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Can the cotton sector be saved?

Written by  Yamikani Yapuwa
PRODUCTION UNDERWAY: Factory workers at one of the cotton ginning factories - Pic by Yamikani Yapuwa PRODUCTION UNDERWAY: Factory workers at one of the cotton ginning factories - Pic by Yamikani Yapuwa

Blantyre, February, 18, 2018: For more than two decades, cotton production has been the mainstay of agricultural practice for Dymex Funsani from Maitoni Village, Traditional Authority Chanthunya in Balaka District.

Growing over 13 hectares of the crop, the proceeds have always been inspiring and fruitful because of a vibrant sector that offered many smallholder farmers a fortune.

But over the years, the sector has experienced its worst slump in history forcing some farmers to abandon cotton production.

The challenges range from exorbitant farm inputs like seed, pesticides and fertilisers to poor market prices.

Says Funsani: “Unlike other crops, we cannot easily get cotton seed from agro dealers or seed companies. Even after toiling with production, the returns are not satisfactory because of low prices buyers offer.”

Since 2012, the cotton sector has been performing miserably due to among other reasons, low input usage caused by low accessibility and affordability of inputs.

The impact of the slump in the cotton sector has been telling on the economy.

For instance, the decline in cotton production levels to less than 10, 000 metric tonnes (MT) in the 2016/17 from 100,000 MT in 2011/12 resulted in loss of foreign exchange in excess of US$60 million by government.

It also shrunk economic activities within the sector and reduced employment levels. Furthermore, around 150,000 farmers remain underemployed with a loss of annual of US$26 million.

African Institute for Corporate Citizenship (AICC), a nongovernment organisation which links farmers to various players in agricultural chain of production, released position paper in September, 2017 titled “Cotton sector at the crossroads in Malawi: a case for government investment in inputs.”

The paper states that despite the cotton sector boasts with 300, 000 smallholder farmers with 250,000 hectares of land for cultivation, production levels of the crop have declined by 90 percent in the past six years.

But Dymex Funsani, as a seasoned farmer, is yet to give up on cotton production. He is hopeful that the sector can recover if government and all stakeholders can find a system or model of making the input supply work for all parties involved.

Chairperson for Cotton Farmers Association (COFA) for Chikwawa Fanny Chapotoka agrees with Funsani saying “only a sustainable system of supplying inputs to farmers can yield results and revamp cotton production in the country.”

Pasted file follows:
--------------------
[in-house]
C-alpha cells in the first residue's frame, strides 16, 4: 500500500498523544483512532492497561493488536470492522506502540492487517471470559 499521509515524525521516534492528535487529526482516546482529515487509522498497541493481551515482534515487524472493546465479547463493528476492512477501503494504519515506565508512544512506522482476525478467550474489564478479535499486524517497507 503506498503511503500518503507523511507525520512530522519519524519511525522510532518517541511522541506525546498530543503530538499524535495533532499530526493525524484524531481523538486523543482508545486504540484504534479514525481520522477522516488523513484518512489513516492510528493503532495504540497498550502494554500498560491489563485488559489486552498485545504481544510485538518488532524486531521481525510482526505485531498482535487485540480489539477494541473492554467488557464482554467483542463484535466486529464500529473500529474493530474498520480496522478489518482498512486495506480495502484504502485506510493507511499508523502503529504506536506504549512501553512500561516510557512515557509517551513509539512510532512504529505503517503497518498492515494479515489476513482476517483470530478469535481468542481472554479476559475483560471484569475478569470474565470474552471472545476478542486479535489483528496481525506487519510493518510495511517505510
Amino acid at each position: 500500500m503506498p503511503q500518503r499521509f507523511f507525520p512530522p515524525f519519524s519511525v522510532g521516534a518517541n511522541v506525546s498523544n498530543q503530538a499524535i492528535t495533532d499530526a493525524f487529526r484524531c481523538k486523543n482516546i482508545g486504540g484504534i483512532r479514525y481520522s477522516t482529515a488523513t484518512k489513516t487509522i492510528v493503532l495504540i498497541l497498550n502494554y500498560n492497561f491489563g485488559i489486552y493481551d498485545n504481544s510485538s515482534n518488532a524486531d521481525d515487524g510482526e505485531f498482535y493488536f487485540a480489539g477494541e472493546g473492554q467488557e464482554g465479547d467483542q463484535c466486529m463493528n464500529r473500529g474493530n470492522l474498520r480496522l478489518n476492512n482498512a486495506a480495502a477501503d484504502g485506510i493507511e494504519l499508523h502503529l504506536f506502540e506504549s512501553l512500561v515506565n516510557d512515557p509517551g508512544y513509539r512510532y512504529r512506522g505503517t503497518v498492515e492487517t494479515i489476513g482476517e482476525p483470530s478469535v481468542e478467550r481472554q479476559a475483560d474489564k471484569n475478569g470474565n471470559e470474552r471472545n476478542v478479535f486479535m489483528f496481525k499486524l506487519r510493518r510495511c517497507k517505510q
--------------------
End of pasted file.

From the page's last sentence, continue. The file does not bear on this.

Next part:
Equally affected with low production of have been cotton ginners and crushers with most of them closing down their companies.

Out of the 12 ginners the country had in the past years, only three with the relatively new Malawi Cotton Company, a subsidiary for China Africa Cotton Development Limited, as one of them.

Deputy general manager China Africa Cotton Development Shi Jingran says it is frustrating to see the industry suffocating due to government’s reduced support and investment towards cotton production.
Jingran says the company is trying to reverse the trend by providing inputs to farmers.

“Most farmers withdrew from producing cotton because they could not afford farm inputs,” he says.

In the past two decades, government and other players in the sector, have piloted a number of input supply models such as ADMARC Model (1990-2000), Cotton Development Assistance Model (2003-2005), Cotton Production Up-Scaling Model (2011-2014) and Contract Farming Model (2014-2015) just to address the challenge of input supply among farmers in the country with little success.

Cotton Council of Malawi (CCM) executive director, Cosmas Luwanda, faults the failure of the models to farmers defaulting payment of loans to players who supplied them with inputs.

“Government, ginners and others have tried to give farmers inputs. But sadly, most farmers defaulted by selling to new buyers who did not invest through provision of inputs.

“These buyers offered higher prices to the joy of farmers but at the expense of ginners who invested in farmers in anticipation of a return on their investment in the next growing season,” Luwanda says.

He adds that as it stands, no private company or ginner can risk their money by investing in cotton inputs to farmers with the companies still struggling to settle a MK1.6 billion loan to various banks.

AICC’s chief executive officer Dr Felix Lombe says the organisation is currently lobbying government to inject US$4.8 million into a cotton input fund to stimulate the sector.

“The capital injection is a short-term supply of inputs within three to four years. This is to enable the industry recover,” Lombe says. “We are suggesting a model in which all value chain players can contribute towards the cotton fund for its sustainability.”

Luwanda agrees that this is an opportune time for government to invest in the sector through a Cotton Development Fund taking into consideration that the country now has the council as a regulator.

“The Cotton Act provides for the formation of the cotton fund to be solely responsible for things like the seed supply, pesticides as well as all initiatives that will support the sector,” says Luwanda.

He further observes that the country now has an improved legal framework to empower cotton farmers associations with various mandates including timely collection of loans from farmers.

The ball now is in government’s hand to invest in the cotton industry once more so that Funsani and the other 300,000 cotton farmers manage to help the industry regain its lost glory.

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